Narrowing datastructures with pointers
 In Proceedings of ICGT (International Conference of Graph Transformation). Springer LNCS 4178
, 2006
"... Abstract. We investigate the narrowing relation in a wide class of (cyclic) termgraph rewrite systems. We propose a new sound and complete narrowingbased algorithm able to solve goals in presence of data structures with pointers (e.g., circular lists, doubly linked lists etc.). We first define the ..."
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Cited by 5 (1 self)
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Abstract. We investigate the narrowing relation in a wide class of (cyclic) termgraph rewrite systems. We propose a new sound and complete narrowingbased algorithm able to solve goals in presence of data structures with pointers (e.g., circular lists, doubly linked lists etc.). We first define the class of rewrite systems we consider. Our rules provide features such as pointer (edge) redirections, relabeling of existing nodes, in addition to the creation of new nodes. Moreover, we split the set of nodes of termgraphs in two (possibly empty) subsets: (i) variables and (ii) names. Variable nodes can be mapped against any other node whereas names act as constants and thus they are supposed to match themselves. This distinction between nodes allows us to synthesize, through the narrowing process, datastructures with circular shapes. In a second step, we define the rewriting and narrowing relations. We then show the soundness and completeness of narrowing. 1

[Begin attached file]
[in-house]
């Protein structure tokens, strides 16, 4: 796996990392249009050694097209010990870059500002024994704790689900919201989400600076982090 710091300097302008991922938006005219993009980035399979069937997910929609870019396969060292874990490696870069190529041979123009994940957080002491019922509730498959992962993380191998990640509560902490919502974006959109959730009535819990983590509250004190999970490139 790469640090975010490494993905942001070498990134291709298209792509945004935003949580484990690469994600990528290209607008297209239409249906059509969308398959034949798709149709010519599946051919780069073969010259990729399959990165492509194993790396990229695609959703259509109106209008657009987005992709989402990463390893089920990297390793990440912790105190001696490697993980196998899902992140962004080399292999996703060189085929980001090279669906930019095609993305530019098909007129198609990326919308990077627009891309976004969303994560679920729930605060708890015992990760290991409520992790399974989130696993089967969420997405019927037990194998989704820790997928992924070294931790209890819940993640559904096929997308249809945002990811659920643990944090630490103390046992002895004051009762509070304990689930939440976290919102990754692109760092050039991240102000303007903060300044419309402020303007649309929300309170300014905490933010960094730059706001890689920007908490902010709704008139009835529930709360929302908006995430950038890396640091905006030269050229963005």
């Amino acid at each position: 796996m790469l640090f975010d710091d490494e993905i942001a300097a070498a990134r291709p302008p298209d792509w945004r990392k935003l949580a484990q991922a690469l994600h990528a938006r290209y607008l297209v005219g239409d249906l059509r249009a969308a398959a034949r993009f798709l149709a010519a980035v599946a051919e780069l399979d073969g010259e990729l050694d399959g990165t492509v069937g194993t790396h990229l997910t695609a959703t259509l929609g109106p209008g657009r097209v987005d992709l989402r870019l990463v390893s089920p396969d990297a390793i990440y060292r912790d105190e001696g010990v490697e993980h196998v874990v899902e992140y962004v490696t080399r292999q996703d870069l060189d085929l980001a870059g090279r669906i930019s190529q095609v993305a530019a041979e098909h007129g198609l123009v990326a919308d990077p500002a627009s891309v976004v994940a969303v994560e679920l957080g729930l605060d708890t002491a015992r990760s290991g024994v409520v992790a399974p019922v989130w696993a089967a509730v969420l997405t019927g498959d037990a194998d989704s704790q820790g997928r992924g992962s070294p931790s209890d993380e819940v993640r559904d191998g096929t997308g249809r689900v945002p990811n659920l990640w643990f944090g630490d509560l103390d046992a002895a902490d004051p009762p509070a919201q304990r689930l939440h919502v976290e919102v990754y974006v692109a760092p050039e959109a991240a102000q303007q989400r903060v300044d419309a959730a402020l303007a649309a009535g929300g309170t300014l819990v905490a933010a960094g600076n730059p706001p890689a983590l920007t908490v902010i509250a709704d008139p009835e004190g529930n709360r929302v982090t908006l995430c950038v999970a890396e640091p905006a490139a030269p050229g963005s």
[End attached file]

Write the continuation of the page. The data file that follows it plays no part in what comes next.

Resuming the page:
Extending C for checking shape safety
 In Proceedings Graph Transformation for Verification and Concurrency, Electronic Notes in Theoretical Computer Science
, 2005
"... The project Safe Pointers by Graph Transformation at the University of York has developed a method for specifying the shape of pointerdata structures by graph reduction, and a static checking algorithm for proving the shape safety of graph transformation rules modelling operations on pointer struct ..."
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Cited by 5 (4 self)